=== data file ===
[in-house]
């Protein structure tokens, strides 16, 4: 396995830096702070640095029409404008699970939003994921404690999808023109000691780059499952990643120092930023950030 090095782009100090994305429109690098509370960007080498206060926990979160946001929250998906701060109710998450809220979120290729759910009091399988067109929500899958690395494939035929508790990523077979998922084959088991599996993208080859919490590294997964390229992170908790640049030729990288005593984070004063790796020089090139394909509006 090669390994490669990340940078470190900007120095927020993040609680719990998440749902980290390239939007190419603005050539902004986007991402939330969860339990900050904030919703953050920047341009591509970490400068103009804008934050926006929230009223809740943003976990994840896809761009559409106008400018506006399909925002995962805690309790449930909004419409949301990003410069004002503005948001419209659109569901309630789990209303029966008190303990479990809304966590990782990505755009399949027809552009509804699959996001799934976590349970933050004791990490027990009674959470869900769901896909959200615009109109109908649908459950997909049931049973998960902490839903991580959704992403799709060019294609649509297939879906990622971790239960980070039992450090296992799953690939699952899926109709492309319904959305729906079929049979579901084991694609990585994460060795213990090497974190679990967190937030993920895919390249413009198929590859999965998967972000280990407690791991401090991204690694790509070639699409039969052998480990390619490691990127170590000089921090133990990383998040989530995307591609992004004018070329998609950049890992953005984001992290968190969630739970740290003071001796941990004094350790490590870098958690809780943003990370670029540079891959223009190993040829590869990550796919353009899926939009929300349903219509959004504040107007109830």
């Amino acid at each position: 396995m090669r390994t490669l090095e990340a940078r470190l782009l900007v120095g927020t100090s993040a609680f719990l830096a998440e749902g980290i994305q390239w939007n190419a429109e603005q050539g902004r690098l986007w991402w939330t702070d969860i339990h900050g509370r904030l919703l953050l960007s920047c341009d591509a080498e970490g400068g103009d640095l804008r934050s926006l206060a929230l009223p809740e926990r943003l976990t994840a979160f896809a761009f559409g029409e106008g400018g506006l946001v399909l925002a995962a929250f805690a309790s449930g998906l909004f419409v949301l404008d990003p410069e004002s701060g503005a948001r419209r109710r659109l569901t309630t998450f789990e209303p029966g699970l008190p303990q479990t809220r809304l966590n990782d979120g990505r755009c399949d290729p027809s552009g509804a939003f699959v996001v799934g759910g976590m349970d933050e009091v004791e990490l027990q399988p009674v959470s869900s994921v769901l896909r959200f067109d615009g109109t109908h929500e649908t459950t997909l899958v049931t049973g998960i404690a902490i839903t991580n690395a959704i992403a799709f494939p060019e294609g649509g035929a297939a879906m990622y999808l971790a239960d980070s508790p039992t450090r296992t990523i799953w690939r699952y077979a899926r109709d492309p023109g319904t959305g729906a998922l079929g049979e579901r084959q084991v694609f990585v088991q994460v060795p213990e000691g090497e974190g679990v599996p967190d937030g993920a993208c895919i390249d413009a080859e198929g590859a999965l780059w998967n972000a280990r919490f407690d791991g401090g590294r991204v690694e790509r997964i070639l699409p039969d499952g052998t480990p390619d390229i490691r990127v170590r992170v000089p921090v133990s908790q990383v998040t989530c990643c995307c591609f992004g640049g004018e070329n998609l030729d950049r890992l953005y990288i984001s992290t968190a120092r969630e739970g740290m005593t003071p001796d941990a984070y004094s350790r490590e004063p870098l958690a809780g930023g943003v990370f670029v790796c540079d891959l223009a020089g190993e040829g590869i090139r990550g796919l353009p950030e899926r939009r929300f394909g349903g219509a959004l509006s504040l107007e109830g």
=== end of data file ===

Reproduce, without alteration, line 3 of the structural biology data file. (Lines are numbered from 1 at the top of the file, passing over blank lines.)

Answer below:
């Amino acid at each position: 396995m090669r390994t490669l090095e990340a940078r470190l782009l900007v120095g927020t100090s993040a609680f719990l830096a998440e749902g980290i994305q390239w939007n190419a429109e603005q050539g902004r690098l986007w991402w939330t702070d969860i339990h900050g509370r904030l919703l953050l960007s920047c341009d591509a080498e970490g400068g103009d640095l804008r934050s926006l206060a929230l009223p809740e926990r943003l976990t994840a979160f896809a761009f559409g029409e106008g400018g506006l946001v399909l925002a995962a929250f805690a309790s449930g998906l909004f419409v949301l404008d990003p410069e004002s701060g503005a948001r419209r109710r659109l569901t309630t998450f789990e209303p029966g699970l008190p303990q479990t809220r809304l966590n990782d979120g990505r755009c399949d290729p027809s552009g509804a939003f699959v996001v799934g759910g976590m349970d933050e009091v004791e990490l027990q399988p009674v959470s869900s994921v769901l896909r959200f067109d615009g109109t109908h929500e649908t459950t997909l899958v049931t049973g998960i404690a902490i839903t991580n690395a959704i992403a799709f494939p060019e294609g649509g035929a297939a879906m990622y999808l971790a239960d980070s508790p039992t450090r296992t990523i799953w690939r699952y077979a899926r109709d492309p023109g319904t959305g729906a998922l079929g049979e579901r084959q084991v694609f990585v088991q994460v060795p213990e000691g090497e974190g679990v599996p967190d937030g993920a993208c895919i390249d413009a080859e198929g590859a999965l780059w998967n972000a280990r919490f407690d791991g401090g590294r991204v690694e790509r997964i070639l699409p039969d499952g052998t480990p390619d390229i490691r990127v170590r992170v000089p921090v133990s908790q990383v998040t989530c990643c995307c591609f992004g640049g004018e070329n998609l030729d950049r890992l953005y990288i984001s992290t968190a120092r969630e739970g740290m005593t003071p001796d941990a984070y004094s350790r490590e004063p870098l958690a809780g930023g943003v990370f670029v790796c540079d891959l223009a020089g190993e040829g590869i090139r990550g796919l353009p950030e899926r939009r929300f394909g349903g219509a959004l509006s504040l107007e109830g």